The Arakan State government commemorated the Sayadaw’s demise at U Ottama Hall in Sittwe, and members of social organizations and political parties, locals and students paid tribute to a statue of U Ottama at the park in the state capital named after him.
About 1,000 monks, Arakanese and admirers of the monk attended a ceremony at the MCC Hall in Rangoon.
The attendees in both Sittwe and Rangoon called for the name of Kandawmin Park in Rangoon—near the south entrance to the Shwedagon Pagoda—to be changed back to U Ottama Park. They also want the introduction of U Ottama’s biography into the school curriculum, and the designation of Sept. 9—the day of his passing in 1939—as a public holiday to be known as U Ottama Day.
The anniversary is marked to revive the faded history of Sayadaw U Ottama, who took a lead role in Burma’s independence struggle. He was imprisoned on several occasions by British colonial authorities, and his patriotic fervor and courage inspired younger generations of Burmese, who finally won independence in 1948.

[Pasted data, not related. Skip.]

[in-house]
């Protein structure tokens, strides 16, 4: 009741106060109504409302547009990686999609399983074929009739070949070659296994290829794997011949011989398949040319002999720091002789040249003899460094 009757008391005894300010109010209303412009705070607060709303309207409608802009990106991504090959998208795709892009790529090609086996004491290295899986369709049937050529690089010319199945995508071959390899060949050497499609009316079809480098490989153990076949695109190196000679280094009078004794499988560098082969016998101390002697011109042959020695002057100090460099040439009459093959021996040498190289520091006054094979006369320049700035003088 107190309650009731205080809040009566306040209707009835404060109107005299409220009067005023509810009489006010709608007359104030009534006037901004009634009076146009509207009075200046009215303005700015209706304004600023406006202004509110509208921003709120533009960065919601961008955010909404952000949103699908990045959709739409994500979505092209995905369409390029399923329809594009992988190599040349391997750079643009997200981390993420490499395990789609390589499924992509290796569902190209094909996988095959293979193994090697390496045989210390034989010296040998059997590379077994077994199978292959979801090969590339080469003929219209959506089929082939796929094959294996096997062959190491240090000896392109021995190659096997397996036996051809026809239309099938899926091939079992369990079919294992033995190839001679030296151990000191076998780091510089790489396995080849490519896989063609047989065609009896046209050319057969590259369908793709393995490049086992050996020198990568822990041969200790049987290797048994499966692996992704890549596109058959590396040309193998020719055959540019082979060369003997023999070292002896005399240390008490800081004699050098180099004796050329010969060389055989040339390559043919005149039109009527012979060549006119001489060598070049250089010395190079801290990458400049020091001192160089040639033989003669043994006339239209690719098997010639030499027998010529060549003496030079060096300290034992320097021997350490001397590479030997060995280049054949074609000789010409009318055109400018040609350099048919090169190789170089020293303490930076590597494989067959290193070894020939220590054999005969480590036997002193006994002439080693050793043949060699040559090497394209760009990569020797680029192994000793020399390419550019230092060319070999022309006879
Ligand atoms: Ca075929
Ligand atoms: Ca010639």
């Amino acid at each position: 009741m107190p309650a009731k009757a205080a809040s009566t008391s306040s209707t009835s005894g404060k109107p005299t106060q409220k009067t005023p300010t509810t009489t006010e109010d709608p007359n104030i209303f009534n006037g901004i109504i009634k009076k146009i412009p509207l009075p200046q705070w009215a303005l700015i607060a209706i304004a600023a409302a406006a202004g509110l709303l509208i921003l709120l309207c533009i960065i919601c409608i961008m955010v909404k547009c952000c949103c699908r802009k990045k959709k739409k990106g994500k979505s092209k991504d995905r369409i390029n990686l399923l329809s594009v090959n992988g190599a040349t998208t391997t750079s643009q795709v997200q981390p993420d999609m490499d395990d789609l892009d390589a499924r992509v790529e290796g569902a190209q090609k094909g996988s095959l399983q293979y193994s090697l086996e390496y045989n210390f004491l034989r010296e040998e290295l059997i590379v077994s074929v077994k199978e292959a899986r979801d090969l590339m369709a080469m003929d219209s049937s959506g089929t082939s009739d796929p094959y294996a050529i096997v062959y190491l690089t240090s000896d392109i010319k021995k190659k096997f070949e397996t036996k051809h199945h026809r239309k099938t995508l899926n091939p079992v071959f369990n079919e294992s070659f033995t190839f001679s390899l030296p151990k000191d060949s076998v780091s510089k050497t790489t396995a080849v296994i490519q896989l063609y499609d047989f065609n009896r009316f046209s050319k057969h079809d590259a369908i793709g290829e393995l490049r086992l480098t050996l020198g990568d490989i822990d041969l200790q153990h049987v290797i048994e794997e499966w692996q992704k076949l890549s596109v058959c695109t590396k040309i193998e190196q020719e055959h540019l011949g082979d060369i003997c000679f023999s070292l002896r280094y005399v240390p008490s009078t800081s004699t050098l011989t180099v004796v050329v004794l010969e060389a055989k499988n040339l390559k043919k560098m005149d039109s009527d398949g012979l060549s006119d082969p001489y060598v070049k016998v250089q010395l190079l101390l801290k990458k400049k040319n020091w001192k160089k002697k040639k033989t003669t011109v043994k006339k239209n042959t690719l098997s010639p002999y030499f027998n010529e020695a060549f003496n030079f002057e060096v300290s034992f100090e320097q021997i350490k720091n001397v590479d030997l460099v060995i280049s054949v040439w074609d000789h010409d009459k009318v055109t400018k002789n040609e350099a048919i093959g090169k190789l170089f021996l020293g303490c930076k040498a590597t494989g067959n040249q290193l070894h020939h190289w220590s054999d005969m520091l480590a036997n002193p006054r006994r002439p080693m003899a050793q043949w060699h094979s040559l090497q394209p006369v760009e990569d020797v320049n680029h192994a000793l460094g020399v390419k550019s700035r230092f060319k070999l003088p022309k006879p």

Likewise, the anniversary was held on a grand scale across Arakan State in Kyaukphyu, Taungup, Manaung, Kyauktaw, Ramree, Thandwe, Mrauk-U, Buthidaung and Maungtaw townships, according to local people.
The anniversary was also marked in ceremonies in Thailand, Malaysia, Bangladesh and Japan. Sayadaw U Ottama was born on Dec. 28, 1879 in Sittwe and passed away on Sept. 9, 1939.